What was the conceptual starting point of your graduate collection?
My collection was inspired by an erotica magazine titled ‘Odiseo’. The cover of one issue features a beautiful photograph of a large african snail that resembles the delicacy and form of a vagina. I started to question the ways in which people can project sexuality onto non-sexual things, specifically the way that water and wetness can sexualise something. I looked at the way water can create pooling in certain areas and tried to recreate this effect with clothing.
“IN THE END MY COLLECTION WAS COMPLETELY UNRECOGNIZABLE FROM MY ORIGINAL DESIGNS. I THINK THAT’S THE BEAUTY OF HAVING A YEAR TO WORK ON IT; YOU CAN GET ALL THE SHITTY IDEAS OUT OF THE WAY.”
How do you create a visual narrative out of an abstract concept? Is it a challenge to translate a very conceptual idea into something practical?
I think every designer has their own personal way of doing this, and that’s what makes every collection unique. What works best for me is to try and find a specific research image which makes my concept tangible. For example, my concept of projecting sexuality is quite vague. But I found that the more specific my research became, the easier it became to work on the stand.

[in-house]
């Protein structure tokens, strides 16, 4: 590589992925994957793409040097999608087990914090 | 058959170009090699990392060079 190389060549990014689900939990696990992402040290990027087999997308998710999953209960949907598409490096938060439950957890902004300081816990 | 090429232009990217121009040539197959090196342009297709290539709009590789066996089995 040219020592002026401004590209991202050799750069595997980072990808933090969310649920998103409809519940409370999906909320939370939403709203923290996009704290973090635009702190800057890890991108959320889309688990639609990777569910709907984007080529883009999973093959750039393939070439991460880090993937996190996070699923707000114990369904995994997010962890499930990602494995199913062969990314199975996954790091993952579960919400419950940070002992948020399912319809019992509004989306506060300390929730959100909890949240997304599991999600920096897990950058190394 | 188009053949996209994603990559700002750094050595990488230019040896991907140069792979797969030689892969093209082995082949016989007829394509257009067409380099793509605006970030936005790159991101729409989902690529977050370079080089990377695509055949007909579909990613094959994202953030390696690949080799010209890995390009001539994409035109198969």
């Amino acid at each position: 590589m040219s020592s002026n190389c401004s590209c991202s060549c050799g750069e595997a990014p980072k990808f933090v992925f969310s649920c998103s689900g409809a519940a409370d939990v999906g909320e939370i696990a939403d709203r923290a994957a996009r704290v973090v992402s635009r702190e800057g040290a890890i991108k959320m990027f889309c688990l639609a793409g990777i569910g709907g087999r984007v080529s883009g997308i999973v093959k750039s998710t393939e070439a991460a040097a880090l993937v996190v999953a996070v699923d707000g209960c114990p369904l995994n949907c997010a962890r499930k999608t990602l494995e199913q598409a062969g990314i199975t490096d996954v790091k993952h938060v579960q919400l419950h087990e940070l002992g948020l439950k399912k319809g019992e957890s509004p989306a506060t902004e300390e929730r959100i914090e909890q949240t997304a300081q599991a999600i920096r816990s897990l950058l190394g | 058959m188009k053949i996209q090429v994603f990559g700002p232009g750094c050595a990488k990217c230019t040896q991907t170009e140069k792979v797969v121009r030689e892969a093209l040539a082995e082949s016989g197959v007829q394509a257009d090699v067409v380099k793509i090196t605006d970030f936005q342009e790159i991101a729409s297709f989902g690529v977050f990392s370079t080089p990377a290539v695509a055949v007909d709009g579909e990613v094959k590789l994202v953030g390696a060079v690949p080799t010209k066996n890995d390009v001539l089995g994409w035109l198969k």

How did your collection develop during the course of the year? Did you face any serious challenges during the production process?
In the end my collection was completely unrecognizable from my original designs. I think that’s the beauty of having a year to work on it; you can get all the shitty ideas out of the way. About four days before the final line up, my tutor told me to change every single fabric in my collection. It felt like the end of the world. Instead, it turned out to be the best thing that could ever have happened to my collection.
Do you get inspired by every project?
Definitely not. But in the end there’s always a way to make a brief work for you. I always took each brief as more of a loose guideline than a strict framework. When I’m stuck, I go to the college shop and buy a bunch of random objects and then see if I can do something, anything, with them. Somehow it always worked out.